Tag Archives: Islah

One Yemen, Two Yemen, Three Yemen, Four……..

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Arabia Once Long Ago Felix. (Speaking of ‘felix’: I wonder if they had the qat or gat in those ancient days):

  • In the late 1960s the British gave up on their colony around Aden and Southern Arabia. They tried to leave behind some form of confederation of mini-states, a South Arabian Confederation which failed.
  • Marxist insurgents took over the whole lot and established the People’s Democratic Republic of Yemen (Marxist South Yemen). Meanwhile, the “Yemen”, i.e. somnolent North Yemen, remained unchanged: tribal and underdeveloped under the Republican regime as it was under the Hameededdeen Imamate.
  • Early 1990 or thereabouts, (Marxist) South Yemen was torn by factional disputes among its leaders, the former comrades in arms were divided and at each others’ throats. The Soviet Union was moving away from Middle East entanglements.
  • South Yemen leaders got the urge to merge with North Yemen, by then ruled by military dictator Ali Abdallah Salih. Possibly they thought they could outsmart the wily colonel and run the whole thing.
  • The colonel was wilier than the Marxists and he managed to sideline them, as colonels often do.
  • The union was a backward step in some ways for South Yemen. Especially on social issues and in women’s rights, where they had to conform to strict repressive North Yemeni standards.
  • A long story. By 1994 the southerners knew for sure that they had a raw deal, got the short end of the stick. They rebelled to regain their independence. They failed.
  • As Yemen fell apart to tribal and Al-Qaeda divisions, the Southerners saw another opportunity to regain independence. Meanwhile the GCC Gulf potentates and the UN managed to get Salih to resign and his deputy General Hadi to replace him. They claim Hadi was elected by an astounding but Arabic 99.8% of the “vote” (more than Sisi’s paltry 98% in Egypt or Assad’s embarrassing 88% in Syria). A weak leader, Hadi shared power with others, including the Islah (essentially the local branch of the Muslim Brotherhood). Corruption continued unabated, and the Houthis were emboldened to march from their stronghold and take Sana’a. That is where it stands now.
  • Except that Al-Qaeda (AQAP) Wahhabis are entrenched now, mostly in formerly Marxist South Yemen. The Houthis and Islah (Muslim Brotherhood) and other Salafis in the North and secessionists and Al-Qaeda (AQAP) in the South. Throw in a couple of other tribal ‘issues’, just to further complicate matters and make things more interesting.

They are all fighting each other now. Can the USA solve that? Certainly not, not even a combination of John McCain and Lindsey Graham can do that. The American goal is probably more realistic: to keep AQAP off balance.

Which means no other outsider can solve Yemen either.

Mohammed Haider Ghuloum                          Follow ArabiaDeserta on Twitter

A Tale of Two of the Wars in Yemen……..

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I saw the following two headlines on Twitter this morning. I believe they were about the same clashes in the multifaceted multipronged civil wars of Yemen:

  • Alarabiya (Saudi news and propaganda network) headline:  “BREAKING- Dozens killed in clashes between Houthis and tribesmen in Yemen’s Ibb, Al Arabiya correspondent reports”.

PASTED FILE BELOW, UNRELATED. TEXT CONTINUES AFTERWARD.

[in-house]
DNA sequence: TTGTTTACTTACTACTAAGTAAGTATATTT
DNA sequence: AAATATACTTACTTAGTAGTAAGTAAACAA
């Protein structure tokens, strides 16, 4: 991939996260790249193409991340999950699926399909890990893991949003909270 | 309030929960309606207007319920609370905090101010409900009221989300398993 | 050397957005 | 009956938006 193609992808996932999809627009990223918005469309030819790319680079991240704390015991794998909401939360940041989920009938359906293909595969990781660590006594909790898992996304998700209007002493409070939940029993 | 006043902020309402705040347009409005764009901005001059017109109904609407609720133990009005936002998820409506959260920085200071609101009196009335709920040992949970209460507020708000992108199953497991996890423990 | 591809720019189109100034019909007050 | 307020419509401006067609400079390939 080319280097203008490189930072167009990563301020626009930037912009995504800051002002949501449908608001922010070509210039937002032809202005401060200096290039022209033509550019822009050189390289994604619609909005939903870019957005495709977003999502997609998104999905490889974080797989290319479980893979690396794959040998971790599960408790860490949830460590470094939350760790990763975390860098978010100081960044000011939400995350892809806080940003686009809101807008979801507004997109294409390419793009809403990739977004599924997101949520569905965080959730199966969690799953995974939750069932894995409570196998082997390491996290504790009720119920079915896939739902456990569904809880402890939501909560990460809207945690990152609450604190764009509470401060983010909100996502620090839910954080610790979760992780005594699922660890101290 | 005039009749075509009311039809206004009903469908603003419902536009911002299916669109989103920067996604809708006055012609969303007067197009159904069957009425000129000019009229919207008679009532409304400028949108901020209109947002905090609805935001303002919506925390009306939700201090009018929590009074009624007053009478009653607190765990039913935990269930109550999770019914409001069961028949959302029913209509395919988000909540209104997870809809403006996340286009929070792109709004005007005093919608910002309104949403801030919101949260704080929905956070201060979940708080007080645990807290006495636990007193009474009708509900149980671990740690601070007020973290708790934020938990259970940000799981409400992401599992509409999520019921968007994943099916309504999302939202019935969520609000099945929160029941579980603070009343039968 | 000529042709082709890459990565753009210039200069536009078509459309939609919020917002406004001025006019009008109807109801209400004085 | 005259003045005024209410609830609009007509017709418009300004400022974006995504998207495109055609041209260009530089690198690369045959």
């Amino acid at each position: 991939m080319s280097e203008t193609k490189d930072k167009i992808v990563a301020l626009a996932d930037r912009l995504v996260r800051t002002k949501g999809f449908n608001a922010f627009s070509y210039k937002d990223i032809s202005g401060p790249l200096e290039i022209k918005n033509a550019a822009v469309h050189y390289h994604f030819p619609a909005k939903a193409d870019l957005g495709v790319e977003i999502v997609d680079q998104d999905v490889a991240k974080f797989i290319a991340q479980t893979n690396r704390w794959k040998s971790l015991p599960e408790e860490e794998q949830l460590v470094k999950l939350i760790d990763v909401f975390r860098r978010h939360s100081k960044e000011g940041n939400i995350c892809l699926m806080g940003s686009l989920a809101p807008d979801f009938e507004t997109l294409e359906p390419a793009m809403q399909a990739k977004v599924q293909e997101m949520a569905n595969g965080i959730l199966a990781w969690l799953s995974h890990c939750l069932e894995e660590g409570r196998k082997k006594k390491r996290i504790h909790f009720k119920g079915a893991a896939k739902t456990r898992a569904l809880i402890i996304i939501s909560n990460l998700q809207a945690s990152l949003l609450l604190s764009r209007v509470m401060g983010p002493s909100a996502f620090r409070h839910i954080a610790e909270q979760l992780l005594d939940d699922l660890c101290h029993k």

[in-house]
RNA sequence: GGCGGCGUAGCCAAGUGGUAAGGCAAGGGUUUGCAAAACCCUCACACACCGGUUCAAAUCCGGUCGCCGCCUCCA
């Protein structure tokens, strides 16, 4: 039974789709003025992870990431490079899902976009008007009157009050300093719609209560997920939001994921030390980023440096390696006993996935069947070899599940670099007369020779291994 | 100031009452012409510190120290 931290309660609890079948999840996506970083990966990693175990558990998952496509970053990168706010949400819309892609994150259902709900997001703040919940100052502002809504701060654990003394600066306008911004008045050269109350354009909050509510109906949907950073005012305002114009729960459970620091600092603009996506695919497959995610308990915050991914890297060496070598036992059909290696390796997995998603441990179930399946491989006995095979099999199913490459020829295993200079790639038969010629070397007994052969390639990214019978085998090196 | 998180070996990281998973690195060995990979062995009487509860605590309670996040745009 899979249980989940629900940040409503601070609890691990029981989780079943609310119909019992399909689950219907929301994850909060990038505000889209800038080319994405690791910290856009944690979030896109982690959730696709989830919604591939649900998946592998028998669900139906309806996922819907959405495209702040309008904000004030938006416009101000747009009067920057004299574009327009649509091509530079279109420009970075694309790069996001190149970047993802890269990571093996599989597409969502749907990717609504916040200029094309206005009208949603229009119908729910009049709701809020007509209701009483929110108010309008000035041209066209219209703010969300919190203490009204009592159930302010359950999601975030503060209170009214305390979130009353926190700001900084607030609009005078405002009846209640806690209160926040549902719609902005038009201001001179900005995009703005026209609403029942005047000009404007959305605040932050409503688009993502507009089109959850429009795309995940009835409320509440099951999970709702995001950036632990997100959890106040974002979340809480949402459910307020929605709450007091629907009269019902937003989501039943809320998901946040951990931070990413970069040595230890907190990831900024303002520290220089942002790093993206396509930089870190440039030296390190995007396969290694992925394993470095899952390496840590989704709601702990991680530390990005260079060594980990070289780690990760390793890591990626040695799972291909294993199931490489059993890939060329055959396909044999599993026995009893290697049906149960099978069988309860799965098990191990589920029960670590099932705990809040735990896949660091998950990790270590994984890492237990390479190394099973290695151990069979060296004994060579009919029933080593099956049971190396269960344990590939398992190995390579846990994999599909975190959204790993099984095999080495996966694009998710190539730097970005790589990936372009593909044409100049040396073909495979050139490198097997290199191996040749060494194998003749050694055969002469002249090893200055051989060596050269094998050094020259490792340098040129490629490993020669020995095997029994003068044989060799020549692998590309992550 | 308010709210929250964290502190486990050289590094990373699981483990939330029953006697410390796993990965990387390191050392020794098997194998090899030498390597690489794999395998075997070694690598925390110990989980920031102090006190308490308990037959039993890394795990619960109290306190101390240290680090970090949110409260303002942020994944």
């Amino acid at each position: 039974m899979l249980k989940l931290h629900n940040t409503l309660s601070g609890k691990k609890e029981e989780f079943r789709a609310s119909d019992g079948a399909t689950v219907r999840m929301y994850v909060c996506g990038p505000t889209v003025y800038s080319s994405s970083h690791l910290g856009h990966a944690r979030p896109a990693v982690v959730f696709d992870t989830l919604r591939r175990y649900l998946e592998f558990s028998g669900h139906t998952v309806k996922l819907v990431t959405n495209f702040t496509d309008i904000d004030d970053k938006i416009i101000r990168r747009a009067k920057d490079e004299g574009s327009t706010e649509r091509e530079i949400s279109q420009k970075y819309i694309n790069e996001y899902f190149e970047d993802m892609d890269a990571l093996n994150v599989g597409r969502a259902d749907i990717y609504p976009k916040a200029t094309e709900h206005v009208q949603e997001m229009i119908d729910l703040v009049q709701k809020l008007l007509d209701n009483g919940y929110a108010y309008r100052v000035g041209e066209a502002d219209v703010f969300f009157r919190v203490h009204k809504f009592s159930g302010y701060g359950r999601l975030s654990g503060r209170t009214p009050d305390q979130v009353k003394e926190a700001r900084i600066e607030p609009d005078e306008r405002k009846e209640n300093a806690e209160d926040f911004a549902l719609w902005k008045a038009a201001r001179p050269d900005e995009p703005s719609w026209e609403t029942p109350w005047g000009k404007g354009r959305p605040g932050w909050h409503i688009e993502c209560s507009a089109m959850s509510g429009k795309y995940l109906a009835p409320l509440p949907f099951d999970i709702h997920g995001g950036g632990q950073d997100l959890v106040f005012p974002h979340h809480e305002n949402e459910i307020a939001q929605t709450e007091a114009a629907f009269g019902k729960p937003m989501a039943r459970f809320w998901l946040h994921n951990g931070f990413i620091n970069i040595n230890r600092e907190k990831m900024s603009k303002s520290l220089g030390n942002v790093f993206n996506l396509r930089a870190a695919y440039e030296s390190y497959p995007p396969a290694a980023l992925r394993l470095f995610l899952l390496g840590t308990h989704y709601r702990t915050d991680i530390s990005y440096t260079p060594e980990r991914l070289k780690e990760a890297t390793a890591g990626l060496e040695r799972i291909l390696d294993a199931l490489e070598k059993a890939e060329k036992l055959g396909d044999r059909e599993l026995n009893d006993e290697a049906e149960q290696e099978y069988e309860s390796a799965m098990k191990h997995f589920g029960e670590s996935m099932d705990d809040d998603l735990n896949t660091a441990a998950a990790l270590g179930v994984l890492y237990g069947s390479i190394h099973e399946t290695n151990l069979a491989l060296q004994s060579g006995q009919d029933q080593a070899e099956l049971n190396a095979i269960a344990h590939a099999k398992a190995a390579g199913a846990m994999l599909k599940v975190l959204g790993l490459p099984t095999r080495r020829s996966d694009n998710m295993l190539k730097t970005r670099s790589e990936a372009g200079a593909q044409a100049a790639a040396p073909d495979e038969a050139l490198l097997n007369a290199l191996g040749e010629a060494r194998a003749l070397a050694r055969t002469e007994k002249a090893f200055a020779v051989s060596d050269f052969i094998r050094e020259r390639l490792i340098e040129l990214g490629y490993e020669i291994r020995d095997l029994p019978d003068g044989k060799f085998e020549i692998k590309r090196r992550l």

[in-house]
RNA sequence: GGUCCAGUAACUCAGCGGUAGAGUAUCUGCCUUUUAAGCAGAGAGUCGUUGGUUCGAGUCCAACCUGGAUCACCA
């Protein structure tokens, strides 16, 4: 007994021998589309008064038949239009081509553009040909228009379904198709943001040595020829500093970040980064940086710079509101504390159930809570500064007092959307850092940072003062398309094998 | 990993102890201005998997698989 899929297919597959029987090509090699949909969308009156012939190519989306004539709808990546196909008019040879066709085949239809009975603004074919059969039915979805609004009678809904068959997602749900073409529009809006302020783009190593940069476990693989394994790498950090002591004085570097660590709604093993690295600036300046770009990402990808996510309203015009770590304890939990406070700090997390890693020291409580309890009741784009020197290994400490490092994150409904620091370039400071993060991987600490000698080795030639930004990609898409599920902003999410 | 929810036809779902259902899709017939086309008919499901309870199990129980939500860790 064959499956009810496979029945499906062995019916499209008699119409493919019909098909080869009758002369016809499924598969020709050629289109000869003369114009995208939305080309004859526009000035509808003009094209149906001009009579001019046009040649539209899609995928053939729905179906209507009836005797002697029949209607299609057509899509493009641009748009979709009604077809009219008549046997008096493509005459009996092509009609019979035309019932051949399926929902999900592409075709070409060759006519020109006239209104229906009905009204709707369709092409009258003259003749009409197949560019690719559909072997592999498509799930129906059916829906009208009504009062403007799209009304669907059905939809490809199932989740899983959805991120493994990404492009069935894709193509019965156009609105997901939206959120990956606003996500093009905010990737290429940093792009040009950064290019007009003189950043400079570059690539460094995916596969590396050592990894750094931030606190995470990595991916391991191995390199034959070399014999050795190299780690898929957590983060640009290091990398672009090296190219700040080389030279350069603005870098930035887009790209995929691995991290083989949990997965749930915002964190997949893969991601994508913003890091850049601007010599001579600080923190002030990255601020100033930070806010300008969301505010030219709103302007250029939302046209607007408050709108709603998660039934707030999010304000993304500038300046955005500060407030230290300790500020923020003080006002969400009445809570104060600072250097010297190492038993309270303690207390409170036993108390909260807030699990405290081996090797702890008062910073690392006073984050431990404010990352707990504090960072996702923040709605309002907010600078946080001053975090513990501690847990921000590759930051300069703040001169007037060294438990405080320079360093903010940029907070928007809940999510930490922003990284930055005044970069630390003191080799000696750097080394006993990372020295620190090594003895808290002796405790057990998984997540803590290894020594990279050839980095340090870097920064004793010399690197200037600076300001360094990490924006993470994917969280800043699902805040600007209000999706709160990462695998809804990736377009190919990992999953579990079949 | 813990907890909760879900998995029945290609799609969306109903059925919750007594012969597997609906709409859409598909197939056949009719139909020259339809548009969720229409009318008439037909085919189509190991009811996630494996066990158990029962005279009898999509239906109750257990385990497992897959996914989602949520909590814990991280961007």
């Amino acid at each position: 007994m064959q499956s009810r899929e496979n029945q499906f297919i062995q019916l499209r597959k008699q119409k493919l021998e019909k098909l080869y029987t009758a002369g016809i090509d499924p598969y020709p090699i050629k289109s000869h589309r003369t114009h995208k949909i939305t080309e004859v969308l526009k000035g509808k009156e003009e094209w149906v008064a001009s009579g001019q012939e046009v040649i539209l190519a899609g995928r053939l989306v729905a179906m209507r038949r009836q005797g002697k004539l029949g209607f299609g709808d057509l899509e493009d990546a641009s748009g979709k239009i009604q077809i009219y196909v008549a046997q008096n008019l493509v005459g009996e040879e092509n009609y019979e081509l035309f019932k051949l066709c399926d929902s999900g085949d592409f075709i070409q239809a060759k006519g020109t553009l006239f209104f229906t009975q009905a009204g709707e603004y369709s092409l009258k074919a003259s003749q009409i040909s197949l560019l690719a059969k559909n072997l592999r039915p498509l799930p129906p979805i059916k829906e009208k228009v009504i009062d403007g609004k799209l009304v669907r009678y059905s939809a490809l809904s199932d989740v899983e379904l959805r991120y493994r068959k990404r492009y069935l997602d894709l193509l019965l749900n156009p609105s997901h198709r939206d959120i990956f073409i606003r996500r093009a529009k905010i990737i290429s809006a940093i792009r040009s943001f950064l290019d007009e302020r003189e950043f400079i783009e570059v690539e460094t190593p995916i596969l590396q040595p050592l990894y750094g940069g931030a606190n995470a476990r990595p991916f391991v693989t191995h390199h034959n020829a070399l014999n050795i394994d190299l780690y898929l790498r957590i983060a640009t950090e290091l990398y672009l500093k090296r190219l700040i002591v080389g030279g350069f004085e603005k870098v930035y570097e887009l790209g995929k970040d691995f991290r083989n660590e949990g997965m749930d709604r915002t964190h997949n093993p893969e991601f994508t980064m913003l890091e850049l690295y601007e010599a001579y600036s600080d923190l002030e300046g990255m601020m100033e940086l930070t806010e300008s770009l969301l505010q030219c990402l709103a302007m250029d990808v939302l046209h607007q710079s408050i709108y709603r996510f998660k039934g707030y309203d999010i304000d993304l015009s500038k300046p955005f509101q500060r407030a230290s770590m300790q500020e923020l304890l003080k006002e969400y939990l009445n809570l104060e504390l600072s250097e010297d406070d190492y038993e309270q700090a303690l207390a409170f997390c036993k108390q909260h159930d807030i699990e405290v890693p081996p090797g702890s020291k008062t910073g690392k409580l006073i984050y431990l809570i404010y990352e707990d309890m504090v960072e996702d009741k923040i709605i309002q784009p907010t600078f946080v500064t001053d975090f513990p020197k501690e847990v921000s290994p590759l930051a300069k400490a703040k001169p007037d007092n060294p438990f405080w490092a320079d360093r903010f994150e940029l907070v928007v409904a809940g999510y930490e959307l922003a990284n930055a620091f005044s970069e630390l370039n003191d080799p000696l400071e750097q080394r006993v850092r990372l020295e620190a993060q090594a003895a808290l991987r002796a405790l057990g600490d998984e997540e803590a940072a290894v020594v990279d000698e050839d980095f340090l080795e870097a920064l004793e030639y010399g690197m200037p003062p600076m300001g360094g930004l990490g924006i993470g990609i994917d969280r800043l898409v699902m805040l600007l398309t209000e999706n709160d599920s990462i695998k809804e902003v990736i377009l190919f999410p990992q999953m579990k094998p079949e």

• Press TV (Iranian news and propaganda network): “At least 250 people are killed in fighting between Houthis and al-Qaeda-linked militants in Yemen”.

So, one side’s Al-Qaeda is the other side’s tribesmen.
The truth? The Saudis and their allies were never comfortable with the Islah-tribal regime. Even though they helped set up the sham elections of 2012 that set up the not-so-new regime. Generalisimo Abd Rabu Hadi Al Zombie won an astounding 99.8% of the votes, embarrassing even by Arab standards (Al Sisi won less than 98% in Egypt). The Saudis like the tribal part: they have spent decades bribing tribes and their elders across the Arab world, from Yemen to Iraq and Syria. They don’t like the Islah part and not only because the word means “reform” in Arabic, which means that it is in reality meaningless in Arab politics.

The Islah is also dominated by the Yemeni Muslim Brotherhood, MB. The MB have bad relations with almost all Gulf GCC rulers now, except for some ambiguity with the Bahrain ruling family. Now the Saudis also worry about their “own” who have set up shop in Yemen, the Al-Qaeda in the Arabian Peninsula (AQAP).

But I suspect that the Saudis worry the most now about the Houthi “rebels”, as the media calls them. They worry about them mainly because they are an offshoot but divergent branch of the Shi’a sect. Saudis have never cottoned up to Shi’as getting involved in politics (not that they like anybody other than princes in politics). They have had past clashes with the Houthis in which the superbly-armed but battle-incompetent Saudi armed forces were trounced. And they worry about an Iranian connection, about being pressured by the mullahs from the south. The Iranians, for their part, have been crowing about the Houthi ‘victories’. Which raises Saudi suspicions about Tehran’s ties with the new masters of Sana’a. But things are fluid in Yemen, too many variables working there, too many local and foreign forces. Nothing is certain.

There has been some propaganda ‘stuff’ in the media about risks to the Bab El-Mandab and Red Sea maritime traffic. But that is probably just propaganda to get Western ‘special’ attention focused more on the Houthis and less on AQAP (or the tribals as Alarabiya calls them these days).

Mohammed Haider Ghuloum